Southport Winter Gardens was built on a site of 40 acres, at a cost of £100,000 and opened in 1874. There were two pavilions with a covered promenade; the winter garden pavilion was 180 feet long, over 40 feet longer than Kew Palm House. It had a salt water lake, bicycle track, bowling, cricket and football fields.
The first bicycle race in the grounds of Southport Winter Gardens was on 16th April 1879 and the Wigan Observer reported "The affair was a complete success, the attendance being very large, and the racing good." There were two races, a 1 mile handicap and a 2 miles scratch race and the crowd was estimated to be 7,000. The program was repeated at a second meeting in August.
Bicycle racing continued to be an attraction with Easter and August Bank Holiday meetings taking place from 1880. It was reported that, in 1881, the track was asphalt with sharp corners that caused many spills.
The Southport Amateur BC and Preston Winckley BC held a series of inter-club races in August 1883. The Athletic news of May 2nd 1883 reported that "the track at the Southport Winter Gardens has been wonderfully improved by the raising of the corners, and now riders can scud along at their best rate without fear of accident." The Easter meeting in 1883 drew a crowd of 5,000 people to the various attractions at the Gardens, including the bicycle races.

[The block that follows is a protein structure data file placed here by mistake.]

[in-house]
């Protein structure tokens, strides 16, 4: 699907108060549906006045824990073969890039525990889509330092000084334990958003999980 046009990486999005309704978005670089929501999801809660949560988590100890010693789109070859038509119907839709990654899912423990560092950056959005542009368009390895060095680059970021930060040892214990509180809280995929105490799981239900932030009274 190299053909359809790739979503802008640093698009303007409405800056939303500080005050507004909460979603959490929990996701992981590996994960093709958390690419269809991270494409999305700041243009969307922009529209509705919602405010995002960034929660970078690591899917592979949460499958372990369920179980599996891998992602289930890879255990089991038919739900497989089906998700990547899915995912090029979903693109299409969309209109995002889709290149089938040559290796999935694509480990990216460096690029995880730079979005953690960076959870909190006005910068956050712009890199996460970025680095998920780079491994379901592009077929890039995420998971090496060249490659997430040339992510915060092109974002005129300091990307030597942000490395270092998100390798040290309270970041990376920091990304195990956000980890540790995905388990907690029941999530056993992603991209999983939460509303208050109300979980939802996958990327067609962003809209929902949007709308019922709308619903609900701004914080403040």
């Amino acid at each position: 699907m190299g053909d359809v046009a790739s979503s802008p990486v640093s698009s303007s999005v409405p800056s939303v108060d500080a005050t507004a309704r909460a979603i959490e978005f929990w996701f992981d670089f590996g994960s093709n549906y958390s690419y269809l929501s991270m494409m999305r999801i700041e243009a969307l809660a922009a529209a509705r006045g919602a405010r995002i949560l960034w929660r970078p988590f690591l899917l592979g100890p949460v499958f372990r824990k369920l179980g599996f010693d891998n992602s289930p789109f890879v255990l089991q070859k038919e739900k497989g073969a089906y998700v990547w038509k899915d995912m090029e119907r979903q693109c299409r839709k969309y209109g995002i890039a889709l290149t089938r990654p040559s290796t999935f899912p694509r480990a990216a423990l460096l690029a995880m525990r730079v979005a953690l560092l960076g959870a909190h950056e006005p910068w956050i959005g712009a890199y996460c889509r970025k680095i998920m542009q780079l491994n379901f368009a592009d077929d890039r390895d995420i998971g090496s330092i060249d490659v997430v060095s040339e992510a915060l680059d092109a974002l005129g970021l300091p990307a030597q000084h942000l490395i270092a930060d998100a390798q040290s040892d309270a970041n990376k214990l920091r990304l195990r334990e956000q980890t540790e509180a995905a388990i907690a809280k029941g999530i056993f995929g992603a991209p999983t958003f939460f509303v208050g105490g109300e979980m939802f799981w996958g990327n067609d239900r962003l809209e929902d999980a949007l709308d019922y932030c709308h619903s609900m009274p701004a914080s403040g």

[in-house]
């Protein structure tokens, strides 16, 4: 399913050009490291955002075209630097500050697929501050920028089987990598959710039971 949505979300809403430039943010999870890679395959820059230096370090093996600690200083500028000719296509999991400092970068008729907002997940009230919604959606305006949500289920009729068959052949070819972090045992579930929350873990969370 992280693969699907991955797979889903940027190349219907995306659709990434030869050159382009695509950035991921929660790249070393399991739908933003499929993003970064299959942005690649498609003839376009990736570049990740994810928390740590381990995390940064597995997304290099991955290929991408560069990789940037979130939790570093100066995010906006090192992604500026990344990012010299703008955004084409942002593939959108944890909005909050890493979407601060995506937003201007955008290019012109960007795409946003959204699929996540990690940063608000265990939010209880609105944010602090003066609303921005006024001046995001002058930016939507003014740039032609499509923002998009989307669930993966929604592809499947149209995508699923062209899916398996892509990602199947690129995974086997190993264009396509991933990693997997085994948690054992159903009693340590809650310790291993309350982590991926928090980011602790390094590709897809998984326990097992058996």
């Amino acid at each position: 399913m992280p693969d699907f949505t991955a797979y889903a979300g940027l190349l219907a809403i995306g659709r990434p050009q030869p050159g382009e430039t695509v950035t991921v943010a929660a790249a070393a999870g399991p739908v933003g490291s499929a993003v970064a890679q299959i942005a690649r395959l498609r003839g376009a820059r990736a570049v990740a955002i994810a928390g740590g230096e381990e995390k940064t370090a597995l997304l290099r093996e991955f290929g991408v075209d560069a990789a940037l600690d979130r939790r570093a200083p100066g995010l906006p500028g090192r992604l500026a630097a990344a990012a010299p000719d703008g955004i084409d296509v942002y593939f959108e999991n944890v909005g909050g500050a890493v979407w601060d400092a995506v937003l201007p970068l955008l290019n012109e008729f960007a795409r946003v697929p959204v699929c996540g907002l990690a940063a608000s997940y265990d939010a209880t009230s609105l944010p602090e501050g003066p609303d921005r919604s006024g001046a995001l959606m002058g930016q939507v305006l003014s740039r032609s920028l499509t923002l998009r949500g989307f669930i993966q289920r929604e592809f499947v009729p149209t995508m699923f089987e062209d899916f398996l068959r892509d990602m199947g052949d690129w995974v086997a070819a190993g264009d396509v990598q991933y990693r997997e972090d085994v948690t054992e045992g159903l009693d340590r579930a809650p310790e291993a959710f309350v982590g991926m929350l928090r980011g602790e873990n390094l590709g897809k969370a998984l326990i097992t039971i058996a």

The Easter or Whitsun and August race meeting continued with the usual format of one and two miles events until 1887. There does not appear to be any further bicycle racing there after this time.
The Gardens were not a commercial success and the addition of an Opera House in 1890 stretched the company too far and they went into liquidation in 1898. There were attempts to run the Gardens after this but eventually the Winter Gardens were demolished in 1933 and the Pavilion in 1962. The site was eventually used as a supermarket and is currently occupied by Morrisons.
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